mh 60s seahawk

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  • The U.S. Navy is looking to replace its MH-60 Seahawk and uncrewed MQ-8 Fire Scout helicopters in the 2030s.
  • The service wants to piggyback on the U.S. Army’s search to replace the Blackhawk helicopter.
  • A Seahawk replacement would likely be an Osprey-like tiltrotor design or one fitted with a push propeller.

    The U.S. Navy thinks it will need new helicopters sometime in the 2030s, and it’s beginning the search now.

    The Navy plans to follow the Army’s quest for a new medium helicopter, Future Vertical Lift, which would probably mean replacing its current Seahawk helicopters with faster, longer-range craft powered by tiltrotor or push propeller technology. The service also wants to replace the smaller, uncrewed MQ-8 Fire Scout.

    an mh 60r seahawk assigned to the

    An MH-60R Seahawk assigned to the “Raptors” of Helicopter Maritime Strike Squadron fires a live Hellfire missile, 2008.

    MC2 Mark A Leonesio/DVIDS

    The new aircraft would replace the long-serving Seahawk line of helicopters. Introduced in 1984, the Seahawk is based on the U.S. Army’s Blackhawk medium transport helicopter. By pairing with the Army, the Navy shared the development costs it would have had to shoulder by buying a different helicopter.

    The Navy flies two versions of the Seahawk: the MH-60R and MH-60S. The MH-60R is a sub-hunter, equipped with the AQS-22 low-frequency dipping sonar, a multi-mode radar, and the ability to carry Mk. 54 anti-submarine torpedoes and Hellfire missiles.

    The MH-60S mission set, meanwhile, includes anti-surface warfare, humanitarian disaster relief, combat search and rescue, aeromedical evacuation, and mine countermeasures. Seahawks are also the main ride and fire support for Navy SEALs deployed with the fleet.



    The MQ-8 Fire Scout is an uncrewed helicopter used in intelligence, surveillance, and reconnaissance roles. It can also carry weapons, including rockets and missiles. The Navy is particularly interested in extending the search range of surface warships, using them to detect and then target enemy vessels with anti-ship missiles.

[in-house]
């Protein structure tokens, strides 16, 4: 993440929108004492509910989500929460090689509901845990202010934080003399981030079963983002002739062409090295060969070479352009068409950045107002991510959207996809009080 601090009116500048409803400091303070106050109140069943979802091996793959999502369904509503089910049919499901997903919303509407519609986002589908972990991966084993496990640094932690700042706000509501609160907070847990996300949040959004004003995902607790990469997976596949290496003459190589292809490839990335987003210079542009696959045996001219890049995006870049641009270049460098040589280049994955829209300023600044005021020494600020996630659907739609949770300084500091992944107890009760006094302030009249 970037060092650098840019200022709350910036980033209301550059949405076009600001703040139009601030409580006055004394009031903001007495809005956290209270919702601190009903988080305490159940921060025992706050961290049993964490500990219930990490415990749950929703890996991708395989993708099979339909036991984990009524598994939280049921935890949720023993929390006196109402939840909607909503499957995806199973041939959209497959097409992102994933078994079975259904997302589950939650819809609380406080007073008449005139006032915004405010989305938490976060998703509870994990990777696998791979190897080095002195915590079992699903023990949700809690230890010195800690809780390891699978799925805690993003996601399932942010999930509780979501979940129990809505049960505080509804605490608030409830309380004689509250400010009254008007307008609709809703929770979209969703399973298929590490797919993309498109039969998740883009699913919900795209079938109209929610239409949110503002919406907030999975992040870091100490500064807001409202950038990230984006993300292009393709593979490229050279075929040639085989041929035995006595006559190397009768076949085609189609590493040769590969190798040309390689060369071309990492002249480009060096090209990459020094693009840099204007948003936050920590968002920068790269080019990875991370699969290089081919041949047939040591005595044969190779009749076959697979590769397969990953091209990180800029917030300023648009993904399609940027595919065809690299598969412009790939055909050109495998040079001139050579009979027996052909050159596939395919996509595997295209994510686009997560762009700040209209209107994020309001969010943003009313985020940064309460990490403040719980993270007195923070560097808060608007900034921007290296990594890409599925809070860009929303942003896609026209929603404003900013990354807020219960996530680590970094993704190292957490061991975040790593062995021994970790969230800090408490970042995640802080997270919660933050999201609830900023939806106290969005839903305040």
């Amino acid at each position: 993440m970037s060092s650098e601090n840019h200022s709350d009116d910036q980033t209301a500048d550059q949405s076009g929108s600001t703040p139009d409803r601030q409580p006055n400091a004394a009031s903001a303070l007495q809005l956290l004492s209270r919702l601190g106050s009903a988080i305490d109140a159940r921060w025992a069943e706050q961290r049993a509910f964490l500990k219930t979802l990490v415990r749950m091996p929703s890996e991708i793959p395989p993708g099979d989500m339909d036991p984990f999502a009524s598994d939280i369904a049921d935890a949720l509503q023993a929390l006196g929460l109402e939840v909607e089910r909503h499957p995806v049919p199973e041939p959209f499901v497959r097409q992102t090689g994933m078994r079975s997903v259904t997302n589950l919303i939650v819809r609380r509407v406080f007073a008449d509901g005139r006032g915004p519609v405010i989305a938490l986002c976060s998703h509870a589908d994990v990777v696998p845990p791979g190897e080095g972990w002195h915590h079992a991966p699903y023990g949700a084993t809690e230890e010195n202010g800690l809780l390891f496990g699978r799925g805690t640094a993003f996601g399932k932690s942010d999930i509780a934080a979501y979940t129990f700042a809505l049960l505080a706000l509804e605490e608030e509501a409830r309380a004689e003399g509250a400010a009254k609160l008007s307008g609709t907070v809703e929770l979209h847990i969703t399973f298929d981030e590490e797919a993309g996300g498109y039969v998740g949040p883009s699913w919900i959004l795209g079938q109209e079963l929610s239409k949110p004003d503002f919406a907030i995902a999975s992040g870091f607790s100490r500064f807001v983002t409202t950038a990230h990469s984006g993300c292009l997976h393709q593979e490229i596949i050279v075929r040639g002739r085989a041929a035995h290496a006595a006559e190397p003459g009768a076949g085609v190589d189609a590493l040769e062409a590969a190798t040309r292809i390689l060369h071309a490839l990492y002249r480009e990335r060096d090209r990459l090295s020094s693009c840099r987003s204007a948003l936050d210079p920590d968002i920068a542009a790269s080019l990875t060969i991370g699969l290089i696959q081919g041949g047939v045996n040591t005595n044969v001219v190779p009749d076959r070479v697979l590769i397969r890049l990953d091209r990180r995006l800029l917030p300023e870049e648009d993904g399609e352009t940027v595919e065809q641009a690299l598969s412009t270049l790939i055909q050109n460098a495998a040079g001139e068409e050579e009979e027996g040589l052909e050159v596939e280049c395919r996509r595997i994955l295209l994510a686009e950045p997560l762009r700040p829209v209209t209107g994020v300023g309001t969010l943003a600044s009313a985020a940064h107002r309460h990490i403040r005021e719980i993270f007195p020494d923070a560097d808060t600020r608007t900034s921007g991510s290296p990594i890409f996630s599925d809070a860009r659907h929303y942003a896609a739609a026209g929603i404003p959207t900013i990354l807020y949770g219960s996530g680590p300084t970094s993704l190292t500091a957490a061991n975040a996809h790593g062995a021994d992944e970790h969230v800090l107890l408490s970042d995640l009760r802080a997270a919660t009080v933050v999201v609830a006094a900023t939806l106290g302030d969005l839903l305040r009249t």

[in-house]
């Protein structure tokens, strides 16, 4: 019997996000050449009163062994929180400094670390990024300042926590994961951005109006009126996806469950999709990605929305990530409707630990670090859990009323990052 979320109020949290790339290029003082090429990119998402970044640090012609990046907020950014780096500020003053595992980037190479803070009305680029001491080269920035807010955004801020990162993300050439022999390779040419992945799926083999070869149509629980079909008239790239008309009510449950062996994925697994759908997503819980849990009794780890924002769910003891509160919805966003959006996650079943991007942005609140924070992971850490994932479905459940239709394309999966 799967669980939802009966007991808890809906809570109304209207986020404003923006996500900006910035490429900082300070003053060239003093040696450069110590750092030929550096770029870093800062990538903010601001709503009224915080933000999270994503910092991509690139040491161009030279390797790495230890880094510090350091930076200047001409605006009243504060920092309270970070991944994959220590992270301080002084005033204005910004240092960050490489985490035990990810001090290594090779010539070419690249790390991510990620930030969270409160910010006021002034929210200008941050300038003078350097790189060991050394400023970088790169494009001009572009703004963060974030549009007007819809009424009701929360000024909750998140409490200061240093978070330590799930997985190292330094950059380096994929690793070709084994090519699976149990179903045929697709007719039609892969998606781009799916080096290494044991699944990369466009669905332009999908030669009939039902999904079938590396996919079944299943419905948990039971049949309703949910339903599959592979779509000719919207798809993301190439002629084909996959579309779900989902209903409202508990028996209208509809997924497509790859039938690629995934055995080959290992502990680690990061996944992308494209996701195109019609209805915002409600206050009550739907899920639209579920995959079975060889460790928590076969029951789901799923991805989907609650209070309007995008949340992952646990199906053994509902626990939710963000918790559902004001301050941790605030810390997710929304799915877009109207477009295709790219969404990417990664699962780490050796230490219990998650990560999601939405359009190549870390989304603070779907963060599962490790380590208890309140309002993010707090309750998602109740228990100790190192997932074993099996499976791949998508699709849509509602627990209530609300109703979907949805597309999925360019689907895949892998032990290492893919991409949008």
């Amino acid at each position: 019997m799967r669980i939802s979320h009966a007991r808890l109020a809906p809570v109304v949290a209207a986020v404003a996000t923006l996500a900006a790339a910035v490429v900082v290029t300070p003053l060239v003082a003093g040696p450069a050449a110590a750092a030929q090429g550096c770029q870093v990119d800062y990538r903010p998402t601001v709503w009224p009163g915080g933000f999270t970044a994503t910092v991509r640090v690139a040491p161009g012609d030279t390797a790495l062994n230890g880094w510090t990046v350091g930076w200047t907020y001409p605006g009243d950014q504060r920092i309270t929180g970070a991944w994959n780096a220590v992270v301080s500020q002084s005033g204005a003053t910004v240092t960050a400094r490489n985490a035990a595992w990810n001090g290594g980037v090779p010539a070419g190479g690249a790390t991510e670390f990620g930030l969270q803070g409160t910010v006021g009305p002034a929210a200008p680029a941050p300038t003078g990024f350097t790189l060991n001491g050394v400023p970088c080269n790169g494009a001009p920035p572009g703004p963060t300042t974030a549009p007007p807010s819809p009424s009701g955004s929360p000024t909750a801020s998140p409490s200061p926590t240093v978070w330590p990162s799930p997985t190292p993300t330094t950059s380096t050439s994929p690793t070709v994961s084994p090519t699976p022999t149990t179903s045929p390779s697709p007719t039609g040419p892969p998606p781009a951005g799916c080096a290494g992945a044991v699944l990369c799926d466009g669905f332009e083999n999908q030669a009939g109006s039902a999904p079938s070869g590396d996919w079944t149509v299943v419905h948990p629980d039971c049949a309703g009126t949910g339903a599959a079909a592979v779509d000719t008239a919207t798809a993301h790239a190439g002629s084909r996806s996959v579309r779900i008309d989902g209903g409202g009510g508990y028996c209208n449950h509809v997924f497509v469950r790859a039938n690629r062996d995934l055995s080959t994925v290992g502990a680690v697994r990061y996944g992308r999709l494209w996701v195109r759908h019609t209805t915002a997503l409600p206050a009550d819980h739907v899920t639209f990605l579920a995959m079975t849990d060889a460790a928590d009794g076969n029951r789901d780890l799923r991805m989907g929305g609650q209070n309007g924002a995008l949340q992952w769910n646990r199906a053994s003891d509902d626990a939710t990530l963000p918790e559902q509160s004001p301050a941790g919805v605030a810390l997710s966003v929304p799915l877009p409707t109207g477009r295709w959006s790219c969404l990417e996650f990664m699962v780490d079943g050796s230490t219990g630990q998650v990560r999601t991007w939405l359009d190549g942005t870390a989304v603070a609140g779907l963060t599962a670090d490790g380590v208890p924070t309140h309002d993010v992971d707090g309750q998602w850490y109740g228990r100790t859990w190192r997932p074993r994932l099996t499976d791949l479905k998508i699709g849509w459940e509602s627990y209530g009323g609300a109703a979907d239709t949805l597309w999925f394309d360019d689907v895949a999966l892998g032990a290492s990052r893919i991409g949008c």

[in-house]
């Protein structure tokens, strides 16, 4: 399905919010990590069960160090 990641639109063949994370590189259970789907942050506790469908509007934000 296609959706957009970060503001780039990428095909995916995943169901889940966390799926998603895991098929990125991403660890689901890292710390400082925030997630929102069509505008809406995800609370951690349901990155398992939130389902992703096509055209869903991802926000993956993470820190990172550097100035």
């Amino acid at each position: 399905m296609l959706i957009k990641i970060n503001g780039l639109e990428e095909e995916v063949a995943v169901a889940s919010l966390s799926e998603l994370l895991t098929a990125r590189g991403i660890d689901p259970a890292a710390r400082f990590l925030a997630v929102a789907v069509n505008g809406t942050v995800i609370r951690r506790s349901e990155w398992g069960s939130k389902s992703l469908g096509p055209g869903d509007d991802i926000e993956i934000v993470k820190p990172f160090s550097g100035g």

defiant x, mh 60

    The Sikorsky-Boeing Defiant X aircraft, one of two finalists for the Army’s Future Long Range Assault Aircraft competition.

    Sikorsky-Boeing

    The Navy’s new helicopter would likely be drawn from the Army’s Future Long Range Assault Aircraft (FLRAA), the ground service’s effort to replace the UH-60 Blackhawk. There are currently two competitors in the FLRAA race: the Bell V-280 Valor tiltrotor and the Sikorsky-Boeing Defiant X.

    The V-280 Valor is similar to the V-22 Osprey, but tilts only the engine rotors instead of the entire engine nacelle. Defiant X looks more like a conventional helicopter, but incorporates two sets of coaxial main rotors, plus a tail push rotor.

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    Both the Valor and the Defiant are projected to be up to twice as fast and have a longer range than the existing Blackhawk/Seahawk helicopters. In the field, that will mean flying out to investigate possible enemy submarines faster; being able to search for adversaries, particularly subs, at a greater distance from the home ship; and allowing ships to stand off at a greater distance from a shoreline when launching a raiding party of SEAL commandos.

    The new aircraft will operate from nearly all Navy warships, from aircraft carriers to frigates, with the exception of submarines. The Navy believes it will need the new aircraft starting in the 2030s.


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